February 25, 2009, 11:53 PM
LOL, I hear ya hillbilly.

I thought the sand hills were south east NC around Sanford?

From the sound of it, you live in my favorite part of the world, the NC mountains.

I absolutely love the area around the NC, Tenn border and the mountains on the back side of lake Lure. Or flat rock or linville, or Boone or..... Oh dang...... now I wanna go to the mountains again.

February 26, 2009, 12:38 AM
Yeah, I'm in the NC Brushy Mountains, transplanted from Chicago in the '60s when I was a kid. The only thing that might beat it is Western Montana, but that's currently an unreasonable commute to work. :)


February 26, 2009, 12:44 AM
I haven't been stopped in years, not looking for it either. But, and this is just my opinion, I DON'T think I'll be putting my pistol on the dashboard. That DOESN'T sound like a good plan to me. Again, JMO.

February 26, 2009, 02:29 AM
rondog, my reasoning for it is that in NC it is OK to carry openly, but not concealed without a permit.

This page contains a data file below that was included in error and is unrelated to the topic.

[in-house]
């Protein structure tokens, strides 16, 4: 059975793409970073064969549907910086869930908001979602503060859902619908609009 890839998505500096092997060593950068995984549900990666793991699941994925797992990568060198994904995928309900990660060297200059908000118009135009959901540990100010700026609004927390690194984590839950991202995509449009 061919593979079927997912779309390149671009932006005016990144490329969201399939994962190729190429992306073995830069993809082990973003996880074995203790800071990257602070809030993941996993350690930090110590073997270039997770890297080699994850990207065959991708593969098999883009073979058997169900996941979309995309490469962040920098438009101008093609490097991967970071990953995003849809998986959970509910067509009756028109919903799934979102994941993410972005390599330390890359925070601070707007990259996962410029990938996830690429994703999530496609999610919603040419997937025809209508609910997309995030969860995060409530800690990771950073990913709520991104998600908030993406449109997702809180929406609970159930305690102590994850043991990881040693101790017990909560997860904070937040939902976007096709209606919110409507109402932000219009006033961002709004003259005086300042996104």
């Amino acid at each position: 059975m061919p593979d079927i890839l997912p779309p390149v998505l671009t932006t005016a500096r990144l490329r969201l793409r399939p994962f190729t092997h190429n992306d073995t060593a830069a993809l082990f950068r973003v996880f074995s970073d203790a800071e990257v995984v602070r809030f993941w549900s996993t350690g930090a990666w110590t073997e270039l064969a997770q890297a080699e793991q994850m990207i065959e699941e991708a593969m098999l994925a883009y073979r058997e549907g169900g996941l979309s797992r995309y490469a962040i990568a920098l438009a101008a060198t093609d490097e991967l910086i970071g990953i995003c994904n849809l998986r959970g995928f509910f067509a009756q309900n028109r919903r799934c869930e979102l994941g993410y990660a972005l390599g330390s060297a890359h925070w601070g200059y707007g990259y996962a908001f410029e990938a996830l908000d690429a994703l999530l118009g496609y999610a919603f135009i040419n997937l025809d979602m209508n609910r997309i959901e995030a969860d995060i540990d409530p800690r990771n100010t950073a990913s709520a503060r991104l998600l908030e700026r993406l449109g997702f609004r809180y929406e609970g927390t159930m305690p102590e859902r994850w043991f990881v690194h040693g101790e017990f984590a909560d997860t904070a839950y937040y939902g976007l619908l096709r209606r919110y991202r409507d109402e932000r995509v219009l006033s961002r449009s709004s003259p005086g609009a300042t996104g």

It is perfectly legal here for ANYONE not convicted of a felony mental disorder etc to have a gun in plain site.

When an officer can see the gun so easily visible and easily see any movement toward it, it tends to make them a little more comfortable with it.
I actually carry it either on my person or in a holster mounted in the truck within easy reach.

The first stop I left it there and the officer suggested that it may be better if it were not so easilly accessible and if it were more visible in the future.

Since I have been placing it on the dash before stopping the vehicle I have had no issues about it.

I'm sure it may be different in other states with different laws.

February 26, 2009, 03:50 AM
Glad that the LEO kept his cool !

When I took my concealed carry class, our instructor advised us to inform the LEO of such: "I need to let you know that I have a concealed carry license".
Because not all LEO will be so cool if you include the word "GUN" in your verbiage.

You have let the LEO know you have a license to carry. Then it is up to the LEO to continue the questioning process to determine if you are carrying or not, and so forth.

Where I live (Oregon), you have no legal obligation to inform a LEO that you are carrying. But.... common sense would say otherwise to avoid the LEO from freaking out and drawing on you.